Ted went custom for his navy blue suit, which he paired with a rose boutonniere, brown shoes, and turtle cufflinks. "He already owned those cufflinks," the bride says. "We've always joked that if we were animals I'd be a bunny because I like to get things done and am very active, and he would be a turtle since he's slower paced. He wore them because I wanted him to, really. They're very him!"

After a first look, Christine and Ted ducked away for photos around the neighborhood and invited their bridesmaids and groomsmen to join them for the fun. Christine's eight attendants, which included her former roommates and friends from childhood and college, wore dresses they chose for themselves in shades of blush. Like the bride's bouquet, bridesmaids' arrangements included springy mixes of anemones, roses, and greenery.

Ted's groomsmen all wore matching navy suits and their own animal cufflinks.

One of the main reasons the couple selected 26 Bridge was that the venue encapsulated both the bride and the groom's unique styles. "Ted is a bit more modern and clean and I'm a little more rustic," the bride says. "I wouldn't have minded getting married in a barn, but he wanted a hotel, so we needed something in the middle. 26 Bridge was a good mix of wood and metal, and everything felt clean and well kept." With gorgeous hardwood floors, high ceilings, and enough room to host the ceremony, cocktail hour, and reception on-site, Christine and Ted knew they found their space.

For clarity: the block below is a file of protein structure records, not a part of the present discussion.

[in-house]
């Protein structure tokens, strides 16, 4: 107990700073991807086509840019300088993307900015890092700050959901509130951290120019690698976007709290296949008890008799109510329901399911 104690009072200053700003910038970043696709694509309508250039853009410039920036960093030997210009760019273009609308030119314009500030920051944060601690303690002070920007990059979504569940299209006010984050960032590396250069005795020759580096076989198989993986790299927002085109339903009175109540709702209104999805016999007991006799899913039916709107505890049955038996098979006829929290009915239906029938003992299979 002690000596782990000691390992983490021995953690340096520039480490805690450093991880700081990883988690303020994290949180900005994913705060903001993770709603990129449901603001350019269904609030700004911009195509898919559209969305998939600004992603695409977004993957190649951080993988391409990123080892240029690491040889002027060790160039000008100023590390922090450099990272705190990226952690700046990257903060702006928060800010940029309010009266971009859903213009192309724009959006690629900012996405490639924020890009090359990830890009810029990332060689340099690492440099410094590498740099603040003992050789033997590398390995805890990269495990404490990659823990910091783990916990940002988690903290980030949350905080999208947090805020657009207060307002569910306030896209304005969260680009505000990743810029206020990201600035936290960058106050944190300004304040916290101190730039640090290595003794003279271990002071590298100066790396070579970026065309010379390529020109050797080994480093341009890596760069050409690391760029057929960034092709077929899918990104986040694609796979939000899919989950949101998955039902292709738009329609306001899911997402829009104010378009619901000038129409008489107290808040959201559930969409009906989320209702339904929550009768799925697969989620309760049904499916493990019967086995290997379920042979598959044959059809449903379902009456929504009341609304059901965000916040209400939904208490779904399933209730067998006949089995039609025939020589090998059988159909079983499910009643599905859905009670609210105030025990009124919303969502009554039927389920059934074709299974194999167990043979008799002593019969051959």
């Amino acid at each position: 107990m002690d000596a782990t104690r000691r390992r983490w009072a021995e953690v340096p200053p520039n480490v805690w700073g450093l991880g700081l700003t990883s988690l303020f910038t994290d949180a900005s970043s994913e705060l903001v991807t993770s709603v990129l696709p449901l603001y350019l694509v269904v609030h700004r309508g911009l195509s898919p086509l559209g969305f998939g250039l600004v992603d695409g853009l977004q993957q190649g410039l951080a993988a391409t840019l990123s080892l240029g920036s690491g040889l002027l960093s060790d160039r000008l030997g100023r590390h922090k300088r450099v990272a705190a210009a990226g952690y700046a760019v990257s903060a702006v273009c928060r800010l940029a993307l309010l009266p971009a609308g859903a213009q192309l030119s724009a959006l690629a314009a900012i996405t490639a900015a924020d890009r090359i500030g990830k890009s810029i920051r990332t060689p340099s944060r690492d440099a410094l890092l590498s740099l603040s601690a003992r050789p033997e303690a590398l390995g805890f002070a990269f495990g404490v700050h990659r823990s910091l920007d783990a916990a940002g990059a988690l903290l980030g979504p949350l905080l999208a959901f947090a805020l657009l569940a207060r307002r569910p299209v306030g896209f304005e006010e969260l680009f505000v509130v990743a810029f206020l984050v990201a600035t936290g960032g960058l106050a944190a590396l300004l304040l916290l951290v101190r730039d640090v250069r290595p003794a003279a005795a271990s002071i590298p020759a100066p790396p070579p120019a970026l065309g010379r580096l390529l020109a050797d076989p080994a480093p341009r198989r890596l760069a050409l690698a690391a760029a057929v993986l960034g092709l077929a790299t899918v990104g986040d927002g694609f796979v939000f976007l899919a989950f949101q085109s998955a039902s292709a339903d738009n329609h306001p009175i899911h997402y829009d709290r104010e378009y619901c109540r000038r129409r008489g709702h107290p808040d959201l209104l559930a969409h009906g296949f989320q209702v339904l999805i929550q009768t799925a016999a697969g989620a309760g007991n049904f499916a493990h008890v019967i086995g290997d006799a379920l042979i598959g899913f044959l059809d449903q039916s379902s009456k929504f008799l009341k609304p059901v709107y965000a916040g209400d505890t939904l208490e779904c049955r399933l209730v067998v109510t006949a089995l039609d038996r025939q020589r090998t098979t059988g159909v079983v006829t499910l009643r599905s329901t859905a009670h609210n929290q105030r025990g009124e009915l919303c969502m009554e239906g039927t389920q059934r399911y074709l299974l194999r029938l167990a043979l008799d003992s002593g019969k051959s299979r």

But that doesn't mean booking the property came without its challenges. The biggest hurdle they had to overcome was coming up with a logical flow for the day. Enter Jove Meyer, who the bride says was instrumental in making the large room work for the day. "We were having a hard time visualizing how it would work because we knew we wanted a band and long farm tables, but didn't have the choice of moving the bar, so there were variables that were locked in," says Christine. Jove's solution was to set up the ceremony in the middle of the room, with table-pre set at the front of the space. "I was worried that they would look weird but it helped to frame the aisle. There was a huge 'wow' moment when you entered the space."